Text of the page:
Expanding Mental Health Services Delivery for Depression in the Community from Burma in North Carolina: A Paraprofessional Training Program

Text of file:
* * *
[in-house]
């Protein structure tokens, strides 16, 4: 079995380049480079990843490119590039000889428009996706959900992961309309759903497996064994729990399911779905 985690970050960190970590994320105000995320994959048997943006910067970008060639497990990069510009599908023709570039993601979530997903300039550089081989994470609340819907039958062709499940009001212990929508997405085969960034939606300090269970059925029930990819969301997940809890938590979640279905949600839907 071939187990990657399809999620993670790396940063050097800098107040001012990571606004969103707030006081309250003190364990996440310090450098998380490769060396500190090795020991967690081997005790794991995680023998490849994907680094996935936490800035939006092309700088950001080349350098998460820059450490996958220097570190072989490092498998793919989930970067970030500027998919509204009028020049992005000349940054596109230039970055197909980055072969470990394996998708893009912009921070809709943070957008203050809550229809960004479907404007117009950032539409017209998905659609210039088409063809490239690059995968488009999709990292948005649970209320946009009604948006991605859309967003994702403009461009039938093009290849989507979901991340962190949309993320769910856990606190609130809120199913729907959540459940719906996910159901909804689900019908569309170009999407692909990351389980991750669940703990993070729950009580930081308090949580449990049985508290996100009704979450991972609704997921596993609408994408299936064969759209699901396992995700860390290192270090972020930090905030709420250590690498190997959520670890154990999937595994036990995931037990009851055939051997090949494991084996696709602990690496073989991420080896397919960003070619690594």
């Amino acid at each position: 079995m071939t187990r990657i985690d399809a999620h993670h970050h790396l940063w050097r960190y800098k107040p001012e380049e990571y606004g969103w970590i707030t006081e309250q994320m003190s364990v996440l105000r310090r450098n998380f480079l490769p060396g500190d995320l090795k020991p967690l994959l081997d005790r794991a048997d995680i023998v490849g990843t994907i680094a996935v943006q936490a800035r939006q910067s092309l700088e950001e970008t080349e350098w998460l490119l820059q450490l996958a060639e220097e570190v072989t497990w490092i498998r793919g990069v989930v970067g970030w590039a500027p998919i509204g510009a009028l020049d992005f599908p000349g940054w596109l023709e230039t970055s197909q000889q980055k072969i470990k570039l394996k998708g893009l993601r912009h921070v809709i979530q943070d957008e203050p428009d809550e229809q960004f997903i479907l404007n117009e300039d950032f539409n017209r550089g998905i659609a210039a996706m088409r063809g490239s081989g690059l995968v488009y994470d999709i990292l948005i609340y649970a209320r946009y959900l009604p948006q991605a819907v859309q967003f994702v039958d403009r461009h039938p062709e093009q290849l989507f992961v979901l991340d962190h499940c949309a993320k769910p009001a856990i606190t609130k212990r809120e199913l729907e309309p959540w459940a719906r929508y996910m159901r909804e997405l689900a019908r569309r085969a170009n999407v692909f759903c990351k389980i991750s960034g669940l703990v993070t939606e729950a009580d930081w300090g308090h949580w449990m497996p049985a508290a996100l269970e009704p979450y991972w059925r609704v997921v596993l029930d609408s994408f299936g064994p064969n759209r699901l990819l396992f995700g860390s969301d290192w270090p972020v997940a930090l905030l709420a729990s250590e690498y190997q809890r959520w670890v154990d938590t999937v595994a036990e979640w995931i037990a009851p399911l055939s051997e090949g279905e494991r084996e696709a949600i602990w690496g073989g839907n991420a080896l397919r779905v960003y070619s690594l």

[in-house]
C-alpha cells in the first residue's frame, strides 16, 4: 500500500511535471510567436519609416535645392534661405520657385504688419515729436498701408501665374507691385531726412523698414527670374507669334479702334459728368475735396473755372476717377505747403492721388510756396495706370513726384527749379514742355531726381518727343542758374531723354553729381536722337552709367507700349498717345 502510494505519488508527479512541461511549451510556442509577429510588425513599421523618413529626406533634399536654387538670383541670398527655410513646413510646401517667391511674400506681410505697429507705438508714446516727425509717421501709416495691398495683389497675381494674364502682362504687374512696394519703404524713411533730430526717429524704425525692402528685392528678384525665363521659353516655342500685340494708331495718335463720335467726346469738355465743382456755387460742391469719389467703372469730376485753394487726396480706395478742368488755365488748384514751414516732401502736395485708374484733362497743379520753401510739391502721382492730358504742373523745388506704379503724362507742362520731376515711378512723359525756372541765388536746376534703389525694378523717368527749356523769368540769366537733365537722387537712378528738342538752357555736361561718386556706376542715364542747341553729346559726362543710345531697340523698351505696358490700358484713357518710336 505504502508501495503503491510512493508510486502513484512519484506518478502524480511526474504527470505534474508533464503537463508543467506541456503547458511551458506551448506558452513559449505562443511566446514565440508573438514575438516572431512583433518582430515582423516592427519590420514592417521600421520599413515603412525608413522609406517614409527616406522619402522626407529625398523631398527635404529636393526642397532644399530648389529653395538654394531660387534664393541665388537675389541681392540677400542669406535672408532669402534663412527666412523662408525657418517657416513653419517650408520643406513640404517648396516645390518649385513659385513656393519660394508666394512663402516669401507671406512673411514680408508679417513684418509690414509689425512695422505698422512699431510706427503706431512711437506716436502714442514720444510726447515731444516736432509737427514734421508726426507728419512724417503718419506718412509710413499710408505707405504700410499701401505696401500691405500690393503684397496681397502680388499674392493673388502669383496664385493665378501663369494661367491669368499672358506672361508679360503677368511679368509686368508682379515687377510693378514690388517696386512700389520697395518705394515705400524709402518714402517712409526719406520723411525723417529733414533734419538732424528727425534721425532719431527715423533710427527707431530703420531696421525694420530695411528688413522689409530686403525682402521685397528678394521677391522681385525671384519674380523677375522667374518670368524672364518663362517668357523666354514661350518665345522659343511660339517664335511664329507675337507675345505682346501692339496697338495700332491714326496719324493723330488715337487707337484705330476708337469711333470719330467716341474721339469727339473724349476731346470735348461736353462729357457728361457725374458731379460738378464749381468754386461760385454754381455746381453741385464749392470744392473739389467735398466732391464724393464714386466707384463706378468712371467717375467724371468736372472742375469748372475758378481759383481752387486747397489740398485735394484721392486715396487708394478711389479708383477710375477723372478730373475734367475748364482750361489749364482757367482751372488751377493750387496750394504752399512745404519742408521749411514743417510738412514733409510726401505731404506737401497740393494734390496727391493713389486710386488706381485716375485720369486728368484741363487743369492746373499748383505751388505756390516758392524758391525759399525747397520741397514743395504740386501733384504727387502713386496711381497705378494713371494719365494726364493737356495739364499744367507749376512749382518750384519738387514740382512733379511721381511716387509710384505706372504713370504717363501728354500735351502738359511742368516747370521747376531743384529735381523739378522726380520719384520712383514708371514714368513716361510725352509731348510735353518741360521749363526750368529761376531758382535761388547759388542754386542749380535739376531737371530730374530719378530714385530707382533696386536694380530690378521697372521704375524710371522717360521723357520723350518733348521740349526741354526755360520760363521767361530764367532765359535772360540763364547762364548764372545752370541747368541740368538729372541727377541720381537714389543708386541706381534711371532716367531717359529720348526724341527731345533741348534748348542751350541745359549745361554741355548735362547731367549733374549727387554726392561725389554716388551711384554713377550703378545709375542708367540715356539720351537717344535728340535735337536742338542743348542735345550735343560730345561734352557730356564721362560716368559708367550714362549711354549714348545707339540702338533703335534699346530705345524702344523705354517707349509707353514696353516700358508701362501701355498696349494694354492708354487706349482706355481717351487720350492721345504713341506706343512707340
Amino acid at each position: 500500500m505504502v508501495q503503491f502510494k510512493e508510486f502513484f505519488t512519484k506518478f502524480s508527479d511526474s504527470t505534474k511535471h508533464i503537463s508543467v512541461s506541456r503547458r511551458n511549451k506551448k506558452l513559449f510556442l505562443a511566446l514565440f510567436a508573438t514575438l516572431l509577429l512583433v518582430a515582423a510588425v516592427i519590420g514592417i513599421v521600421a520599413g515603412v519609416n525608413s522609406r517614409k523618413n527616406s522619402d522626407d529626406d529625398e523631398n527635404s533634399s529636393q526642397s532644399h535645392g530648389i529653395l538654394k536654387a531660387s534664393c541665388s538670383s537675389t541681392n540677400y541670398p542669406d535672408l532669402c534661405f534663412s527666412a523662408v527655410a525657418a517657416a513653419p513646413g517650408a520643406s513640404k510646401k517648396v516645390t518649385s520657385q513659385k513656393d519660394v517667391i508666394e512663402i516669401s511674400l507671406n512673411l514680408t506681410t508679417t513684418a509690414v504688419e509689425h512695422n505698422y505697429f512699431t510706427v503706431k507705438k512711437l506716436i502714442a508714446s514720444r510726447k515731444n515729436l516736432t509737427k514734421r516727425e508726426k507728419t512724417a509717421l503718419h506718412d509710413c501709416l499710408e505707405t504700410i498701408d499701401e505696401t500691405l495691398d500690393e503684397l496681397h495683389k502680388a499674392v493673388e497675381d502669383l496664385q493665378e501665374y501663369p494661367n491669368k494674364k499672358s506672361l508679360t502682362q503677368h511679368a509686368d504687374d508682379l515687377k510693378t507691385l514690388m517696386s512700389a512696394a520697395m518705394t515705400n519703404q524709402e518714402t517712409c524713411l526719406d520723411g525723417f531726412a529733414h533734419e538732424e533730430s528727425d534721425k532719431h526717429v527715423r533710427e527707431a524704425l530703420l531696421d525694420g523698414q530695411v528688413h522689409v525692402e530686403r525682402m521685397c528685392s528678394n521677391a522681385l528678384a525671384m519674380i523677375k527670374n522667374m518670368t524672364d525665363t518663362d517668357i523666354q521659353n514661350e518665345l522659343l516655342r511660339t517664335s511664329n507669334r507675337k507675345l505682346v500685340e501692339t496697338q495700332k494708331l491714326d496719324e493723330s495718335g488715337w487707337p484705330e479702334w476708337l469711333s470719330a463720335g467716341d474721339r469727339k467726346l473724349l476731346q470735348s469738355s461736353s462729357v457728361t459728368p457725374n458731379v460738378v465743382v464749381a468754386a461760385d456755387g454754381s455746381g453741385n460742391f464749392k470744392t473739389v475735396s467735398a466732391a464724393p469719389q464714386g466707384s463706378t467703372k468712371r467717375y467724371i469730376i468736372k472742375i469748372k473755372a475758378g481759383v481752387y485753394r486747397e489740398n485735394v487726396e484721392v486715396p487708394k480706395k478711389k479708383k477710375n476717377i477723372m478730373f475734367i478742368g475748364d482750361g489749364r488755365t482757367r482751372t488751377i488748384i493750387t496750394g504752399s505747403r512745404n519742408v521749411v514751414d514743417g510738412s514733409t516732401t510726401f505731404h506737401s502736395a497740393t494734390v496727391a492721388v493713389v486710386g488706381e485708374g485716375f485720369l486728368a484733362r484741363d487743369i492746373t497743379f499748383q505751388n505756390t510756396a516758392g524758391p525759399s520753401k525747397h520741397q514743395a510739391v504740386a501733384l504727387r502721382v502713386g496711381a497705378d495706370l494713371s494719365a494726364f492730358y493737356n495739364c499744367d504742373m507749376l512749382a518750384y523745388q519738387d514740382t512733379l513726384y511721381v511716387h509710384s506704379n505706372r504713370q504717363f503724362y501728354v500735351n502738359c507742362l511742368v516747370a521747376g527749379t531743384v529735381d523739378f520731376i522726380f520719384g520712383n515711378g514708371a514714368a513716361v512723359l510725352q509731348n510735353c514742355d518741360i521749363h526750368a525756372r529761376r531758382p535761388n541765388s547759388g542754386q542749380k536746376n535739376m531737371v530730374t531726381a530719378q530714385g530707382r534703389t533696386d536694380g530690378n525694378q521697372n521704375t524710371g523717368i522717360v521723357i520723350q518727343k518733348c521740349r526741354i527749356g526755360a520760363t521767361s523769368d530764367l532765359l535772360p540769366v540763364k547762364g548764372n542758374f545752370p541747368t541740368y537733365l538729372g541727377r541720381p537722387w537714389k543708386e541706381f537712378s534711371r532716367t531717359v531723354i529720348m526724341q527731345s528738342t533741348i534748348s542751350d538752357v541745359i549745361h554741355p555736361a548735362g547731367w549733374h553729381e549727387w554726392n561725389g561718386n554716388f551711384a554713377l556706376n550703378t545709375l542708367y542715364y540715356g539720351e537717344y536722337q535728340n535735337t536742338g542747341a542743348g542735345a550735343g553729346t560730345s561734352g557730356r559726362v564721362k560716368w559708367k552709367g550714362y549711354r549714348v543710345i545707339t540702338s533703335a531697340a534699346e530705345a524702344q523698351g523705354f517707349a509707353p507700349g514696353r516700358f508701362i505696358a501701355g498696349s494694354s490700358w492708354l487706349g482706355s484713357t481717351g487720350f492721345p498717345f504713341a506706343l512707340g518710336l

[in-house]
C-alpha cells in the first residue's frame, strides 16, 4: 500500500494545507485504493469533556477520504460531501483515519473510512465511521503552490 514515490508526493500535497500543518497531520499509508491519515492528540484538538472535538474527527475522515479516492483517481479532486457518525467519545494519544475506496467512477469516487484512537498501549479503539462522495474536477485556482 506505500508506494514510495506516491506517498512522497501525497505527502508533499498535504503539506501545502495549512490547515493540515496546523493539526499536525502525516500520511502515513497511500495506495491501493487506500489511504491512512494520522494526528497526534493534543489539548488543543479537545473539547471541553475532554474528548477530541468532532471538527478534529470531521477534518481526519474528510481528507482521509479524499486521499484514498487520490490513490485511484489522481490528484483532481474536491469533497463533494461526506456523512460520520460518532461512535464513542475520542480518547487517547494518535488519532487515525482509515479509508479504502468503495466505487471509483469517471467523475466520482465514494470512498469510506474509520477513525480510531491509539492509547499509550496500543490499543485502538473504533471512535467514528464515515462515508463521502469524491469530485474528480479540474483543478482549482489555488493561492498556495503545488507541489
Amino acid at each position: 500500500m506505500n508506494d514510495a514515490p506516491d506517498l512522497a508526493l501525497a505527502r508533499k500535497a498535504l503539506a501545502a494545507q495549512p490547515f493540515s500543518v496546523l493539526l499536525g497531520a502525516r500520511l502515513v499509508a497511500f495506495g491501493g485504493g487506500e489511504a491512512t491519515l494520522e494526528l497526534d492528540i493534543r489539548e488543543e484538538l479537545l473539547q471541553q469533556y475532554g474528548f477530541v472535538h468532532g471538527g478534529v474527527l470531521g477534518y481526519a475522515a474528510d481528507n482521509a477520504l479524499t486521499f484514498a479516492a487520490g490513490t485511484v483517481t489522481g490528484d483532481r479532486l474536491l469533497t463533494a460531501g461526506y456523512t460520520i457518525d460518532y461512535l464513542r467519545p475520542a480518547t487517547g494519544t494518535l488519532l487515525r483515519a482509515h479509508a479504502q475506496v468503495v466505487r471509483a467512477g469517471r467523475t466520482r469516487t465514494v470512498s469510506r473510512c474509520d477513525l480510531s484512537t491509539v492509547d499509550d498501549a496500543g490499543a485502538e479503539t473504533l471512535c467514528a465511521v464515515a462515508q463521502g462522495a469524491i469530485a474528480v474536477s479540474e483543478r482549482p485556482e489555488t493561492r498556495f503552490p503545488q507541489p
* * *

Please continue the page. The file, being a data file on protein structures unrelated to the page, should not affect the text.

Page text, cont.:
The scope of my dissertation project was to investigate the training of community leaders, including religious leaders, in the delivery of individual cognitive-behavioral support for depression in the community from Burma in NC. My research aims were to train community leaders a) to recognize the signs and symptoms of depression and associated problems, including intergenerational conflict, substance abuse, domestic violence and suicide; b) to use reflective listening and cognitive-behavioral therapy (CBT) skills, and c) to increase awareness of stigma toward treatment-seeking for depression and its related problems. Positive training outcomes were found for knowledge of depression and CBT strategies, and for attitudes toward treatment-seeking for depression; suggesting community leaders could be a valuable resource for expanding evidence-based mental health services delivery within the community from Burma and potentially within Burma as well, where there is a scarcity of mental health professionals. This study extends existing research on training paraprofessionals and religious leaders in the use of CBT. In particular, it adds to the knowledge base on providing mental health services within the community from Burma, which may extend to other refugee and immigrant communities in the U.S.
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